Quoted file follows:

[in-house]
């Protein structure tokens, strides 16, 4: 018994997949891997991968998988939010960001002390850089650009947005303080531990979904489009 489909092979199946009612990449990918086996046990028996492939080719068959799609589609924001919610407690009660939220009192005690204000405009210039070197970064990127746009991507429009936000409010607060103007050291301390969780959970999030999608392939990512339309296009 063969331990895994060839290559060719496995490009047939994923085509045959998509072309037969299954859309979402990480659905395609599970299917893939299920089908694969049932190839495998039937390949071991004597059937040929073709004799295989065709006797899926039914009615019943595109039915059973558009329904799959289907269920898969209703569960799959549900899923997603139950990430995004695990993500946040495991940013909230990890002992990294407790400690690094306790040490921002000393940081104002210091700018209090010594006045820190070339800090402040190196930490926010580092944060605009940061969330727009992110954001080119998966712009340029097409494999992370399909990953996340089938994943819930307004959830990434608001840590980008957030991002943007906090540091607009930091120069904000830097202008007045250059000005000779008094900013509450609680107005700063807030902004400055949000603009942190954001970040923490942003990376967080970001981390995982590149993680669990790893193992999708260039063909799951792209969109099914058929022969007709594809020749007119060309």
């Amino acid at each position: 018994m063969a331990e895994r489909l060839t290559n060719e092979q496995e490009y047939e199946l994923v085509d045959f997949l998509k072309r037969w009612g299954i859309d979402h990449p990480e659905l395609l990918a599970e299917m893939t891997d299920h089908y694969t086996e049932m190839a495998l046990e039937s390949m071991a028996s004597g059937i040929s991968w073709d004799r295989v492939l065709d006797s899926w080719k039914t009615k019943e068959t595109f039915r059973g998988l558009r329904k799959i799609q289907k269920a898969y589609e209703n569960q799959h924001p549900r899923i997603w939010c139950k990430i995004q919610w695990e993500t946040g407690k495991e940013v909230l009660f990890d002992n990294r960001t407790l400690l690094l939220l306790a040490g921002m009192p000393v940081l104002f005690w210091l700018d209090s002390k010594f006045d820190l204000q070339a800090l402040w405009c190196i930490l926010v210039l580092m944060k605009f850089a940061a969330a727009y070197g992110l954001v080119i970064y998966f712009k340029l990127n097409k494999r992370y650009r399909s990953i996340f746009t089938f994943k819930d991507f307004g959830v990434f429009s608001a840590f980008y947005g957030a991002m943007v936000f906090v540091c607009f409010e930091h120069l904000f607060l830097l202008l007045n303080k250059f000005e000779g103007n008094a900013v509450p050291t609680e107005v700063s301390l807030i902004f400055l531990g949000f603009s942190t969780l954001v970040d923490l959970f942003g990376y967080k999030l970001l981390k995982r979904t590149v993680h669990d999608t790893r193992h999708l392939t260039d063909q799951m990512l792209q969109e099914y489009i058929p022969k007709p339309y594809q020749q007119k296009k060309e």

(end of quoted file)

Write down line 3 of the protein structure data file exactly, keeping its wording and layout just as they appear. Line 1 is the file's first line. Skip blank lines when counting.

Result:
């Amino acid at each position: 018994m063969a331990e895994r489909l060839t290559n060719e092979q496995e490009y047939e199946l994923v085509d045959f997949l998509k072309r037969w009612g299954i859309d979402h990449p990480e659905l395609l990918a599970e299917m893939t891997d299920h089908y694969t086996e049932m190839a495998l046990e039937s390949m071991a028996s004597g059937i040929s991968w073709d004799r295989v492939l065709d006797s899926w080719k039914t009615k019943e068959t595109f039915r059973g998988l558009r329904k799959i799609q289907k269920a898969y589609e209703n569960q799959h924001p549900r899923i997603w939010c139950k990430i995004q919610w695990e993500t946040g407690k495991e940013v909230l009660f990890d002992n990294r960001t407790l400690l690094l939220l306790a040490g921002m009192p000393v940081l104002f005690w210091l700018d209090s002390k010594f006045d820190l204000q070339a800090l402040w405009c190196i930490l926010v210039l580092m944060k605009f850089a940061a969330a727009y070197g992110l954001v080119i970064y998966f712009k340029l990127n097409k494999r992370y650009r399909s990953i996340f746009t089938f994943k819930d991507f307004g959830v990434f429009s608001a840590f980008y947005g957030a991002m943007v936000f906090v540091c607009f409010e930091h120069l904000f607060l830097l202008l007045n303080k250059f000005e000779g103007n008094a900013v509450p050291t609680e107005v700063s301390l807030i902004f400055l531990g949000f603009s942190t969780l954001v970040d923490l959970f942003g990376y967080k999030l970001l981390k995982r979904t590149v993680h669990d999608t790893r193992h999708l392939t260039d063909q799951m990512l792209q969109e099914y489009i058929p022969k007709p339309y594809q020749q007119k296009k060309e």